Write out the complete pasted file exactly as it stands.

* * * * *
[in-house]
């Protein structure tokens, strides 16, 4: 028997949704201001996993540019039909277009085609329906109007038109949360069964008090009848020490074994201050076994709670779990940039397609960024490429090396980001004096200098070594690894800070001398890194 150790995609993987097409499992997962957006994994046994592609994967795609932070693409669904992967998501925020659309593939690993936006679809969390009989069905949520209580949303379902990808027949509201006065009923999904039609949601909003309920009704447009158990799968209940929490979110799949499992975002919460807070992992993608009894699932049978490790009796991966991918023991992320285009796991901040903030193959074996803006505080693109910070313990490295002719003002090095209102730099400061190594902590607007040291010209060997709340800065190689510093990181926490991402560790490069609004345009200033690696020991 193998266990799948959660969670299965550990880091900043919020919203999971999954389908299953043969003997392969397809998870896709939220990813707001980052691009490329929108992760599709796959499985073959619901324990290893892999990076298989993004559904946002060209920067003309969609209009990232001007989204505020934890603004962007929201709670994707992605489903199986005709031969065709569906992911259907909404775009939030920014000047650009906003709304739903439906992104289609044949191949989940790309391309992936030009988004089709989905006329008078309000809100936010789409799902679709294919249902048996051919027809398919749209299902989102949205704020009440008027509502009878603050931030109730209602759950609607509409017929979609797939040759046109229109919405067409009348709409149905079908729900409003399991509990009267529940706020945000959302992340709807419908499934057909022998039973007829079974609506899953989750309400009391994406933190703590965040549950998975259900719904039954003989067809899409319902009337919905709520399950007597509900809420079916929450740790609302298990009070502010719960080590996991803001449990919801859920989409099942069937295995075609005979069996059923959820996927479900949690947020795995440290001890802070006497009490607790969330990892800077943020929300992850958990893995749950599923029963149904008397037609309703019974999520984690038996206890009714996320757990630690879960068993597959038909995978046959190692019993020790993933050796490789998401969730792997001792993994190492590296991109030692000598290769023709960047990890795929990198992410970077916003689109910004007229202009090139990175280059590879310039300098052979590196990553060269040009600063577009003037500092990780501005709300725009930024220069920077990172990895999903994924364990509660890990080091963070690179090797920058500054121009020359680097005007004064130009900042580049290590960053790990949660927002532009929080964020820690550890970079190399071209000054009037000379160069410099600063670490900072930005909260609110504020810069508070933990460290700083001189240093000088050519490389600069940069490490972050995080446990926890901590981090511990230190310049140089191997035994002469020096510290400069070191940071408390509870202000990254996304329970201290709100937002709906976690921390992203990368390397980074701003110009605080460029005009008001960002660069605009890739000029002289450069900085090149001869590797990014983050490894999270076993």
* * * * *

[in-house]
């Protein structure tokens, strides 16, 4: 028997949704201001996993540019039909277009085609329906109007038109949360069964008090009848020490074994201050076994709670779990940039397609960024490429090396980001004096200098070594690894800070001398890194 150790995609993987097409499992997962957006994994046994592609994967795609932070693409669904992967998501925020659309593939690993936006679809969390009989069905949520209580949303379902990808027949509201006065009923999904039609949601909003309920009704447009158990799968209940929490979110799949499992975002919460807070992992993608009894699932049978490790009796991966991918023991992320285009796991901040903030193959074996803006505080693109910070313990490295002719003002090095209102730099400061190594902590607007040291010209060997709340800065190689510093990181926490991402560790490069609004345009200033690696020991 193998266990799948959660969670299965550990880091900043919020919203999971999954389908299953043969003997392969397809998870896709939220990813707001980052691009490329929108992760599709796959499985073959619901324990290893892999990076298989993004559904946002060209920067003309969609209009990232001007989204505020934890603004962007929201709670994707992605489903199986005709031969065709569906992911259907909404775009939030920014000047650009906003709304739903439906992104289609044949191949989940790309391309992936030009988004089709989905006329008078309000809100936010789409799902679709294919249902048996051919027809398919749209299902989102949205704020009440008027509502009878603050931030109730209602759950609607509409017929979609797939040759046109229109919405067409009348709409149905079908729900409003399991509990009267529940706020945000959302992340709807419908499934057909022998039973007829079974609506899953989750309400009391994406933190703590965040549950998975259900719904039954003989067809899409319902009337919905709520399950007597509900809420079916929450740790609302298990009070502010719960080590996991803001449990919801859920989409099942069937295995075609005979069996059923959820996927479900949690947020795995440290001890802070006497009490607790969330990892800077943020929300992850958990893995749950599923029963149904008397037609309703019974999520984690038996206890009714996320757990630690879960068993597959038909995978046959190692019993020790993933050796490789998401969730792997001792993994190492590296991109030692000598290769023709960047990890795929990198992410970077916003689109910004007229202009090139990175280059590879310039300098052979590196990553060269040009600063577009003037500092990780501005709300725009930024220069920077990172990895999903994924364990509660890990080091963070690179090797920058500054121009020359680097005007004064130009900042580049290590960053790990949660927002532009929080964020820690550890970079190399071209000054009037000379160069410099600063670490900072930005909260609110504020810069508070933990460290700083001189240093000088050519490389600069940069490490972050995080446990926890901590981090511990230190310049140089191997035994002469020096510290400069070191940071408390509870202000990254996304329970201290709100937002709906976690921390992203990368390397980074701003110009605080460029005009008001960002660069605009890739000029002289450069900085090149001869590797990014983050490894999270076993």